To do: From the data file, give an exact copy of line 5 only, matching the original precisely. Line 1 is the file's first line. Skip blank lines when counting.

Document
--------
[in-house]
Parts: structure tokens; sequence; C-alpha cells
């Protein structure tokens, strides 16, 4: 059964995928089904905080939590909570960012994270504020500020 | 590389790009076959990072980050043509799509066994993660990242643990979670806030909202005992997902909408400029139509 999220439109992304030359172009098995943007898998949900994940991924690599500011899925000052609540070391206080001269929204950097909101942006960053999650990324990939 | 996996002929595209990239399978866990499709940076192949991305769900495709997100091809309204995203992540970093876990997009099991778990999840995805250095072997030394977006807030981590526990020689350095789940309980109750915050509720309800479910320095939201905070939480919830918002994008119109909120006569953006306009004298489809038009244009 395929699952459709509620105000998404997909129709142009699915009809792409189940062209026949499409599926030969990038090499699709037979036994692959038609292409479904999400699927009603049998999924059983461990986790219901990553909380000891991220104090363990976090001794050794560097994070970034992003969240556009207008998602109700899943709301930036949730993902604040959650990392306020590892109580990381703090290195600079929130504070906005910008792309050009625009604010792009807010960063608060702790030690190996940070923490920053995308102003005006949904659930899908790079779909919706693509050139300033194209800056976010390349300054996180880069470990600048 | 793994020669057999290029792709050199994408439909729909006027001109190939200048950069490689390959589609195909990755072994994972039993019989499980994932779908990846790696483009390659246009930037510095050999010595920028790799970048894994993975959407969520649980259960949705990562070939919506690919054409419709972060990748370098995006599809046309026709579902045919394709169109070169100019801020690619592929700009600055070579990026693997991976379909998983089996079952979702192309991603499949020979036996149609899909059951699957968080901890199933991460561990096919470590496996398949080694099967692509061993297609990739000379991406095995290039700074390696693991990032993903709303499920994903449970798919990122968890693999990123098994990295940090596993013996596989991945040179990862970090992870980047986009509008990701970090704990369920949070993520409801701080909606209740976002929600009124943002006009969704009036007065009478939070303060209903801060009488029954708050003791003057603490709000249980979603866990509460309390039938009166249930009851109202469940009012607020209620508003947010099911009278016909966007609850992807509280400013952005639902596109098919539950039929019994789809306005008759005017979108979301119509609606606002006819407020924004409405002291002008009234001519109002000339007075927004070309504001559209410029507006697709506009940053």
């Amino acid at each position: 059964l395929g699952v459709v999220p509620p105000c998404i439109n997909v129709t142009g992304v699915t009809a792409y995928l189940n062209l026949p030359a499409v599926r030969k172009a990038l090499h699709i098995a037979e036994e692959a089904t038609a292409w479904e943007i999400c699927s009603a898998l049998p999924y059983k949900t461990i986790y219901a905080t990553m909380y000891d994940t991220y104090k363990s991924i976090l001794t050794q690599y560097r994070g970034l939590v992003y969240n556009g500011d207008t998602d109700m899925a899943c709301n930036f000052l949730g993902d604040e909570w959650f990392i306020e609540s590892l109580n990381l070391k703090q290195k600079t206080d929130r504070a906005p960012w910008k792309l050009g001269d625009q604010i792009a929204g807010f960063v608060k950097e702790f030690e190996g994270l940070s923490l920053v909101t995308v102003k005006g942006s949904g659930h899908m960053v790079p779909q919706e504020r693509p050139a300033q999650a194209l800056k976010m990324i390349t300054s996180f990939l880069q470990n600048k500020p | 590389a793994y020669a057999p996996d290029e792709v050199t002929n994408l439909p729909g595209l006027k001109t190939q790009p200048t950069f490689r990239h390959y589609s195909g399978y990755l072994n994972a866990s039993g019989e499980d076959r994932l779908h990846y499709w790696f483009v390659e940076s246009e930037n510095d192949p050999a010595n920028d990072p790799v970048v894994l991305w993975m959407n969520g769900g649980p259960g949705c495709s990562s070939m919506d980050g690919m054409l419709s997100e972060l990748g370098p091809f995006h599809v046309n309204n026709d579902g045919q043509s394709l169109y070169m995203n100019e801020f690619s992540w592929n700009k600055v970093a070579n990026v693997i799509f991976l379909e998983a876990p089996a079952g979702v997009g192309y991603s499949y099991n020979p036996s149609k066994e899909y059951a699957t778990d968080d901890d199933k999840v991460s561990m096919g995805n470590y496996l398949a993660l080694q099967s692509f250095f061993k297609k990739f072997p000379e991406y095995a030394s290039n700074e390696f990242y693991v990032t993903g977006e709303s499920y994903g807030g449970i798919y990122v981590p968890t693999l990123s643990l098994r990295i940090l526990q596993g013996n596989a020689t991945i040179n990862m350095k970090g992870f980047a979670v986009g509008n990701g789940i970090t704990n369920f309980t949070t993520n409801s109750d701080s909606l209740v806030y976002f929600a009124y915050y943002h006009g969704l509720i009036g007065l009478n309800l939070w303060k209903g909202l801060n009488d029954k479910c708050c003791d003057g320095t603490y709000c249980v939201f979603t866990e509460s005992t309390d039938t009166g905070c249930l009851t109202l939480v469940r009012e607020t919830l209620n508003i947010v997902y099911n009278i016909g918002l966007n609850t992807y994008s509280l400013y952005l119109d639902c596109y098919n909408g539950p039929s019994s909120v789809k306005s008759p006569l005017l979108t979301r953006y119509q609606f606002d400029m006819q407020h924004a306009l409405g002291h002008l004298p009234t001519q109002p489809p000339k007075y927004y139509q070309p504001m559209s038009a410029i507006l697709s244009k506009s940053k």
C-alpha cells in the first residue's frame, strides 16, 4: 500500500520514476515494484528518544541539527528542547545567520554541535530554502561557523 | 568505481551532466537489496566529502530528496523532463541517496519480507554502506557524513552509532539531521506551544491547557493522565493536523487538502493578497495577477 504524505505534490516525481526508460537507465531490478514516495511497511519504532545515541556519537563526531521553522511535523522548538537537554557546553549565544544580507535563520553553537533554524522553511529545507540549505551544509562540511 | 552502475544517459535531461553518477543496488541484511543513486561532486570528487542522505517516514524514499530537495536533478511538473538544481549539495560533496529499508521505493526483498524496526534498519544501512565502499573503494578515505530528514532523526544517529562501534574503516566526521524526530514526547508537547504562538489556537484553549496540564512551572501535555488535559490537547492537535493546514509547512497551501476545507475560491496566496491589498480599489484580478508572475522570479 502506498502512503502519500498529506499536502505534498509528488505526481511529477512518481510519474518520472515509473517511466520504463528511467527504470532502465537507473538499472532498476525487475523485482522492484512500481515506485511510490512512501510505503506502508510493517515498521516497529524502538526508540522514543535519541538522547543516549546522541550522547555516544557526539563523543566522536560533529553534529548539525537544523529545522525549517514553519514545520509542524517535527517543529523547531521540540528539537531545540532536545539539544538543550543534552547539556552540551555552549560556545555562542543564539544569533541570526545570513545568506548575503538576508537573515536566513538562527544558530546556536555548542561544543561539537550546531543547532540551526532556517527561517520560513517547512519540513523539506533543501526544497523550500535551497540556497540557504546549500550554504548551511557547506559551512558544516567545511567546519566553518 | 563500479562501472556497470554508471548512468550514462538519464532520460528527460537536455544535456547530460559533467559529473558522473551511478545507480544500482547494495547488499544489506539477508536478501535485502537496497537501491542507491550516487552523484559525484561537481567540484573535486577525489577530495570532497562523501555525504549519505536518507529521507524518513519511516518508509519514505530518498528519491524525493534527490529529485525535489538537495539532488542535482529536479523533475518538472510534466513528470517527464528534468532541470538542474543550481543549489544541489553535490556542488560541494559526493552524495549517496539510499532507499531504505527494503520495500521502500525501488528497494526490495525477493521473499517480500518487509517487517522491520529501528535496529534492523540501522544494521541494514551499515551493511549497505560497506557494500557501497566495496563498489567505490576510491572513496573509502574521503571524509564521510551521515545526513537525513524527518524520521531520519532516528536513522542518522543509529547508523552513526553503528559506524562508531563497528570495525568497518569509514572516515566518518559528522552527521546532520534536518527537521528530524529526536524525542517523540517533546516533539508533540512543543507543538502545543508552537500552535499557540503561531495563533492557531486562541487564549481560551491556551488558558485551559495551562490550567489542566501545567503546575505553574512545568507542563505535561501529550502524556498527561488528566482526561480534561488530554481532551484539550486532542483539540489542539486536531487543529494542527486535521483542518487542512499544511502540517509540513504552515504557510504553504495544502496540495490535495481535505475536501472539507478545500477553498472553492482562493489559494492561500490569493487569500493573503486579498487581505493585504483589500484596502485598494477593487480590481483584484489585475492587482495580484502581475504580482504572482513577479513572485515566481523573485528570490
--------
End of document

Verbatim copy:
C-alpha cells in the first residue's frame, strides 16, 4: 500500500520514476515494484528518544541539527528542547545567520554541535530554502561557523 | 568505481551532466537489496566529502530528496523532463541517496519480507554502506557524513552509532539531521506551544491547557493522565493536523487538502493578497495577477 504524505505534490516525481526508460537507465531490478514516495511497511519504532545515541556519537563526531521553522511535523522548538537537554557546553549565544544580507535563520553553537533554524522553511529545507540549505551544509562540511 | 552502475544517459535531461553518477543496488541484511543513486561532486570528487542522505517516514524514499530537495536533478511538473538544481549539495560533496529499508521505493526483498524496526534498519544501512565502499573503494578515505530528514532523526544517529562501534574503516566526521524526530514526547508537547504562538489556537484553549496540564512551572501535555488535559490537547492537535493546514509547512497551501476545507475560491496566496491589498480599489484580478508572475522570479 502506498502512503502519500498529506499536502505534498509528488505526481511529477512518481510519474518520472515509473517511466520504463528511467527504470532502465537507473538499472532498476525487475523485482522492484512500481515506485511510490512512501510505503506502508510493517515498521516497529524502538526508540522514543535519541538522547543516549546522541550522547555516544557526539563523543566522536560533529553534529548539525537544523529545522525549517514553519514545520509542524517535527517543529523547531521540540528539537531545540532536545539539544538543550543534552547539556552540551555552549560556545555562542543564539544569533541570526545570513545568506548575503538576508537573515536566513538562527544558530546556536555548542561544543561539537550546531543547532540551526532556517527561517520560513517547512519540513523539506533543501526544497523550500535551497540556497540557504546549500550554504548551511557547506559551512558544516567545511567546519566553518 | 563500479562501472556497470554508471548512468550514462538519464532520460528527460537536455544535456547530460559533467559529473558522473551511478545507480544500482547494495547488499544489506539477508536478501535485502537496497537501491542507491550516487552523484559525484561537481567540484573535486577525489577530495570532497562523501555525504549519505536518507529521507524518513519511516518508509519514505530518498528519491524525493534527490529529485525535489538537495539532488542535482529536479523533475518538472510534466513528470517527464528534468532541470538542474543550481543549489544541489553535490556542488560541494559526493552524495549517496539510499532507499531504505527494503520495500521502500525501488528497494526490495525477493521473499517480500518487509517487517522491520529501528535496529534492523540501522544494521541494514551499515551493511549497505560497506557494500557501497566495496563498489567505490576510491572513496573509502574521503571524509564521510551521515545526513537525513524527518524520521531520519532516528536513522542518522543509529547508523552513526553503528559506524562508531563497528570495525568497518569509514572516515566518518559528522552527521546532520534536518527537521528530524529526536524525542517523540517533546516533539508533540512543543507543538502545543508552537500552535499557540503561531495563533492557531486562541487564549481560551491556551488558558485551559495551562490550567489542566501545567503546575505553574512545568507542563505535561501529550502524556498527561488528566482526561480534561488530554481532551484539550486532542483539540489542539486536531487543529494542527486535521483542518487542512499544511502540517509540513504552515504557510504553504495544502496540495490535495481535505475536501472539507478545500477553498472553492482562493489559494492561500490569493487569500493573503486579498487581505493585504483589500484596502485598494477593487480590481483584484489585475492587482495580484502581475504580482504572482513577479513572485515566481523573485528570490